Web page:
...a bunch of you want the OP to spend a few hundred to "upgrade" the entire tweeter.

One person made the suggestion after the OP asked.

 

4 minutes ago, PrestonTom said:

BTW, the crossover may require alteration to accommodate a different brand of tweeter.

I already pointed out that potential problem.

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Is simply replacing the diaphragm any more difficult than replacing the entire tweeter?

 

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Yes.

 

Since you're not Mr. fixit, you can remove it, and send it to Bob for repair.

 

You should definitely call Klipsch first and see if you get lucky. You will need the serial number of your loudspeaker. 

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8 minutes ago, Deang said:

Yes.

 

Since you're not Mr. fixit, you can remove it, and send it to Bob for repair.

 

You should definitely call Klipsch first and see if you get lucky. You will need the serial number of your loudspeaker. 

 

Thanks, I called the dealer to get some feedback from them before contacting Klipsch (they are only 6 months old), and will call Bob as well to see what he thinks.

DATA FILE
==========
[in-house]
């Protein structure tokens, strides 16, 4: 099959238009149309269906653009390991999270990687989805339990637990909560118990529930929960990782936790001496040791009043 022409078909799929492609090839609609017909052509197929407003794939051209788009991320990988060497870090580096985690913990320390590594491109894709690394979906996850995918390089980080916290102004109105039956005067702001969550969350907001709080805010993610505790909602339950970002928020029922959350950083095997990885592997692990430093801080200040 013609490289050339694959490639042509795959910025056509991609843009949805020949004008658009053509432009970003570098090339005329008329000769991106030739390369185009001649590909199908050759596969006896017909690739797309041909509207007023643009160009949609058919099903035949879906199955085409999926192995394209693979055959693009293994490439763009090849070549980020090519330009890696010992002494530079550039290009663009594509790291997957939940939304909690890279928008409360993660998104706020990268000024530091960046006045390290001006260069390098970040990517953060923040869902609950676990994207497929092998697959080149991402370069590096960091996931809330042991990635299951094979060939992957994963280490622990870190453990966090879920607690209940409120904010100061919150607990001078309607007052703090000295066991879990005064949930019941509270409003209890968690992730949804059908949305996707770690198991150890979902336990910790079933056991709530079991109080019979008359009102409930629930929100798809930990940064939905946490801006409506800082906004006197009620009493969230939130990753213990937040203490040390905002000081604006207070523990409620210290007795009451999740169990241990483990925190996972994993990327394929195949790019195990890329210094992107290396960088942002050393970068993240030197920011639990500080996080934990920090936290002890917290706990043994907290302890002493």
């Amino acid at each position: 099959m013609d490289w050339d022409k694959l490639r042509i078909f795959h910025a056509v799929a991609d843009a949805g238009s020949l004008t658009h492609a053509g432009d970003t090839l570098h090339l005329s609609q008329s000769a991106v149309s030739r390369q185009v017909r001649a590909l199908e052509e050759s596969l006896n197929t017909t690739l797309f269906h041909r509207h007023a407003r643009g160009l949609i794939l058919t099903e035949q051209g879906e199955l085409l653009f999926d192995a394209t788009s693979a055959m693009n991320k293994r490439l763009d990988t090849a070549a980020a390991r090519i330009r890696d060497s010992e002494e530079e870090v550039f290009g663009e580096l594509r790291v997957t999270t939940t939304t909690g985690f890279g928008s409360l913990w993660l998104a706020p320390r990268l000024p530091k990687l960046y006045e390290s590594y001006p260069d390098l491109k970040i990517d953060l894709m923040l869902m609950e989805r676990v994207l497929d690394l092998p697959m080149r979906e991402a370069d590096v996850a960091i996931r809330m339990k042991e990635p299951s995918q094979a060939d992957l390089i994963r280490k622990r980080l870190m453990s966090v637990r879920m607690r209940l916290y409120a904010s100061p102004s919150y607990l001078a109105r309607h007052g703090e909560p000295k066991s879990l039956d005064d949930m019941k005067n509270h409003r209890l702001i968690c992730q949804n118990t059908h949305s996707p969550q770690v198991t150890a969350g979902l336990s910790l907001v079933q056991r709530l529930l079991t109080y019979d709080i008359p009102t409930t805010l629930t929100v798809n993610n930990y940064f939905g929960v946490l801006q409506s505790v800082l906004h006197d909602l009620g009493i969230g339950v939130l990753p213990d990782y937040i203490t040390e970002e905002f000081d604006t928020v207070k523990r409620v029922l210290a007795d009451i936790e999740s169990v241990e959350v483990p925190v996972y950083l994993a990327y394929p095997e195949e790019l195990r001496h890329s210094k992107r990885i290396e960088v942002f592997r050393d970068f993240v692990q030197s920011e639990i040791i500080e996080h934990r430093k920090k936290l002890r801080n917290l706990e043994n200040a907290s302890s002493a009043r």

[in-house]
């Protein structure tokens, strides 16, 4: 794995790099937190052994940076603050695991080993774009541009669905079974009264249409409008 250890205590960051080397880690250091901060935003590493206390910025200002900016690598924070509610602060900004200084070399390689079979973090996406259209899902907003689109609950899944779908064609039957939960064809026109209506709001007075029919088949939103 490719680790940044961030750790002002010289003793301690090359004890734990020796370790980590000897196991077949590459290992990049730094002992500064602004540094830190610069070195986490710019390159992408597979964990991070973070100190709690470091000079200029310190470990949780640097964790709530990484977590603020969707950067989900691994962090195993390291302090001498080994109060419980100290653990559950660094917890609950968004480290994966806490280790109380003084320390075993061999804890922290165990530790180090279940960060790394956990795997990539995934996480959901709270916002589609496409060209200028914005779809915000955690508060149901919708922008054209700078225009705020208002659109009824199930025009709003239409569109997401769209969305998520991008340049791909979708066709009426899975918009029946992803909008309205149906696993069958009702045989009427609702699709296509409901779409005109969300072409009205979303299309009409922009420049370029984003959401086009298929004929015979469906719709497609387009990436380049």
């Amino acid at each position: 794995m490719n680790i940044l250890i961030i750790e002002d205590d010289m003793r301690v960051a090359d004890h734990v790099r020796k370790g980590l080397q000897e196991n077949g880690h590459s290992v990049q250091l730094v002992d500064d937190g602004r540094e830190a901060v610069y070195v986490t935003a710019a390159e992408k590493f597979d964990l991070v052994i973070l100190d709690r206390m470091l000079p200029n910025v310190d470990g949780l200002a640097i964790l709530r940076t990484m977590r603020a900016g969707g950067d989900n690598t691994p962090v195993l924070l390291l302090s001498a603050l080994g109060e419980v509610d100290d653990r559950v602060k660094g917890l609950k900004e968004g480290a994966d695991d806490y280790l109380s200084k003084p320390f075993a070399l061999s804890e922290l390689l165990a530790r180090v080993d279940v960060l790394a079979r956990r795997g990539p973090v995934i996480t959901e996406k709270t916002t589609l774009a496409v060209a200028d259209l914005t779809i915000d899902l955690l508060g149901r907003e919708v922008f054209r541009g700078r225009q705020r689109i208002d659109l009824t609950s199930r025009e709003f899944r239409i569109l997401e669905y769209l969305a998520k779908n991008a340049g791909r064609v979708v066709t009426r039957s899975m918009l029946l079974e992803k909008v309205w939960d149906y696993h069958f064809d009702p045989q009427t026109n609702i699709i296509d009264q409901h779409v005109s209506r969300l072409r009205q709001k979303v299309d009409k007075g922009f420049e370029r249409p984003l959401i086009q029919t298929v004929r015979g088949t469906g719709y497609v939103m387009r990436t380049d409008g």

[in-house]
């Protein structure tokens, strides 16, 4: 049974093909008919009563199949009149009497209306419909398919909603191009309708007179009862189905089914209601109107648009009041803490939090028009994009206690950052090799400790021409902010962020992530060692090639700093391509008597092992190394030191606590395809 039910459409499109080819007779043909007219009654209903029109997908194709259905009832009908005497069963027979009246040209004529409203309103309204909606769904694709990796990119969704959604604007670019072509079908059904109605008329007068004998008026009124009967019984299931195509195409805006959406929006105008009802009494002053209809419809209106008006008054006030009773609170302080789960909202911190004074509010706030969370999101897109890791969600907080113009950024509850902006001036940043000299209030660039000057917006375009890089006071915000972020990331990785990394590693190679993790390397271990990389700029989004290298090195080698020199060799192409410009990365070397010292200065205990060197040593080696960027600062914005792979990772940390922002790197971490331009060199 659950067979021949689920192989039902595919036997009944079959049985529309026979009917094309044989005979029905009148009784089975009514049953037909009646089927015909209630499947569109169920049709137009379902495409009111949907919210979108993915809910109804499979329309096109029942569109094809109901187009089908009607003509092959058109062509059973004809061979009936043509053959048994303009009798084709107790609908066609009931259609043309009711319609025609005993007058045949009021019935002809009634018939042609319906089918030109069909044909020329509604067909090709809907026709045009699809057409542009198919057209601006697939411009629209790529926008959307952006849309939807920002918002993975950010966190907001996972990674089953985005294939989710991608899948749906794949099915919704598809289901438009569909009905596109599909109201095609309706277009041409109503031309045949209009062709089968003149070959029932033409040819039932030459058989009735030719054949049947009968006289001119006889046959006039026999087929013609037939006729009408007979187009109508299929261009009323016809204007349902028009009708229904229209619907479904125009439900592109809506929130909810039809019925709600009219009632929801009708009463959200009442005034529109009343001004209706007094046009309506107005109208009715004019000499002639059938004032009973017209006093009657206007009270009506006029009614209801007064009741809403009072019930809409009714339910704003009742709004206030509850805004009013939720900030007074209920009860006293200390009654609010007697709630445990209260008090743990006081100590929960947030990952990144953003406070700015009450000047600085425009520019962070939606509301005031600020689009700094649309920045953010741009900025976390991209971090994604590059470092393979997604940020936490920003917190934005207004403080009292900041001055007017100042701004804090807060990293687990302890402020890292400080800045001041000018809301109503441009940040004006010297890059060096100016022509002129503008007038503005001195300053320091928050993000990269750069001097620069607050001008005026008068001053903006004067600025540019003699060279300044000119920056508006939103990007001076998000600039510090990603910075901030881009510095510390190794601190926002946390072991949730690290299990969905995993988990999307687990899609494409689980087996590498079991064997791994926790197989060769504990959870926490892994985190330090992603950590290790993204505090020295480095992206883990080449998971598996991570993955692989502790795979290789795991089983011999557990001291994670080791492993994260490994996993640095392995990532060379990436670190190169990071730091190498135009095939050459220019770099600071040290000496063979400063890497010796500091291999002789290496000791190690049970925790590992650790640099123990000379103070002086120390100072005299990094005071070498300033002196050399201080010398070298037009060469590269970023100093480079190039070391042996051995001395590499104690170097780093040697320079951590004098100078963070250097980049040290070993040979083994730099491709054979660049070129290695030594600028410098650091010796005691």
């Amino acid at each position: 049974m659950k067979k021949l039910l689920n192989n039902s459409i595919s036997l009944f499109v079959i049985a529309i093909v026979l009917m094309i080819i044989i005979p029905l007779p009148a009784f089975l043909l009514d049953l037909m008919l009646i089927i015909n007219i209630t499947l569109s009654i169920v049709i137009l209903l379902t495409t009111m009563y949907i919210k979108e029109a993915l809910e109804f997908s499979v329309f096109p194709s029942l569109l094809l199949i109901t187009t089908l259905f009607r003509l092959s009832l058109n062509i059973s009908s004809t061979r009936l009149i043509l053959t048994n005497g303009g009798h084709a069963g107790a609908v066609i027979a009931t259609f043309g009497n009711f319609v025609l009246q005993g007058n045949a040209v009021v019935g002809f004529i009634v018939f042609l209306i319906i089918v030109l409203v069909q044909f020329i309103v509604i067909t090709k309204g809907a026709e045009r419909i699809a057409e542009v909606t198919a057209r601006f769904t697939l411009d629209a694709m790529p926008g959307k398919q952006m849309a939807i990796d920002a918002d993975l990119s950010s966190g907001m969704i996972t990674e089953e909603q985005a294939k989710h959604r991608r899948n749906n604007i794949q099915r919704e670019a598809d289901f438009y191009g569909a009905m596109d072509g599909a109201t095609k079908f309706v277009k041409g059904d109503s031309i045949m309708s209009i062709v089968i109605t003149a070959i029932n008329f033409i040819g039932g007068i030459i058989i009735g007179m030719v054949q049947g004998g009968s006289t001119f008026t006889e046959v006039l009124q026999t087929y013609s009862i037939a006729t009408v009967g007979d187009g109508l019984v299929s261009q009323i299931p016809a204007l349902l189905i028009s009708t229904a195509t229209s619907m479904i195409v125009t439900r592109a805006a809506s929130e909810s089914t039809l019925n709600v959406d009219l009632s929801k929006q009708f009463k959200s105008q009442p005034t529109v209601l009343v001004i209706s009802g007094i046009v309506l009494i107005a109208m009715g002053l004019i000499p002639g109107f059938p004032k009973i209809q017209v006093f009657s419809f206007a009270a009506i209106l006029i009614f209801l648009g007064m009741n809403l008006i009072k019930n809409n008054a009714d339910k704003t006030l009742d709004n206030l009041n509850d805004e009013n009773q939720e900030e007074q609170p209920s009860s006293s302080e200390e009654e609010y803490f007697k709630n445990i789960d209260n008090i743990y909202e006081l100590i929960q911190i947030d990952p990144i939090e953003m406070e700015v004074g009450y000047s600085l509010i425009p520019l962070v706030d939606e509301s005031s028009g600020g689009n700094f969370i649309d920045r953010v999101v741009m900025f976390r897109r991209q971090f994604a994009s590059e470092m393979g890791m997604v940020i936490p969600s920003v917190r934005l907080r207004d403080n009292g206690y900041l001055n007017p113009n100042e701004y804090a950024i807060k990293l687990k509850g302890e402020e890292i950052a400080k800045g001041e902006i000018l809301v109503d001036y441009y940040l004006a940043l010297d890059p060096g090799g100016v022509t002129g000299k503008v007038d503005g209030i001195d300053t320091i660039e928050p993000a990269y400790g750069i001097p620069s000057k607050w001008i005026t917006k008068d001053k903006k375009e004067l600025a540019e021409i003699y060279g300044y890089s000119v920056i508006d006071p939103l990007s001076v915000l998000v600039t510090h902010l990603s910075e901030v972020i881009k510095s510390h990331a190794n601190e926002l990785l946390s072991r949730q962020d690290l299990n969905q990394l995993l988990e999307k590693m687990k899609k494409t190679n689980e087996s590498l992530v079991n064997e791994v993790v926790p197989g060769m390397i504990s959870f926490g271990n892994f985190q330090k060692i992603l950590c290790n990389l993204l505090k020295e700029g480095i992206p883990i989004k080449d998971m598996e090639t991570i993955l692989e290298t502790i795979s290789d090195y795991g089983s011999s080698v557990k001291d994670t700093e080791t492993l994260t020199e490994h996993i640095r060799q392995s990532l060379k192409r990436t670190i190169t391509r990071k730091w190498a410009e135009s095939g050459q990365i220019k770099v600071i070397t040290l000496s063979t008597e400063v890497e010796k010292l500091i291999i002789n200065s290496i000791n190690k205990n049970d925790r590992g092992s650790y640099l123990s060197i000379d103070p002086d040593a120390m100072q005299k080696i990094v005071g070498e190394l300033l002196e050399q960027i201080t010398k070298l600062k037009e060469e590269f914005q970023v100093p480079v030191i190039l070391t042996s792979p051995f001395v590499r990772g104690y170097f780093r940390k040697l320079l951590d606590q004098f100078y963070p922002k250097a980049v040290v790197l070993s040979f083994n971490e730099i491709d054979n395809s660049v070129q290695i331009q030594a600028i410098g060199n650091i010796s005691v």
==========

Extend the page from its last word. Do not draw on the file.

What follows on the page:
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Also, if these speakers are within the warranty period, wouldn't replacing the original tweeter with a non OEM part void the remaining warranty??  I can understand tinkering with different tweeters, etc.. in a 20 year old pair for which the OEM part is no longer available, but no way in a pair of speakers that are still in production.

 

I would be skeptical of claims that replacing the original tweeter w/ an aftermarket part really improves the sound.   I think that once someone has gone to the trouble of replacing it they will naturally be inclined to believe it sounds better even if it doesn't.  I see big potential for placebo effect.

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8 minutes ago, JFHSQT said:

 

Thanks, I called the dealer to get some feedback from them before contacting Klipsch (they are only 6 months old), and will call Bob as well to see what he thinks.

 

Don't forget to physically inspect the network when you remove the tweeter. A burned up polyswitch or resistor would be pretty hard to miss.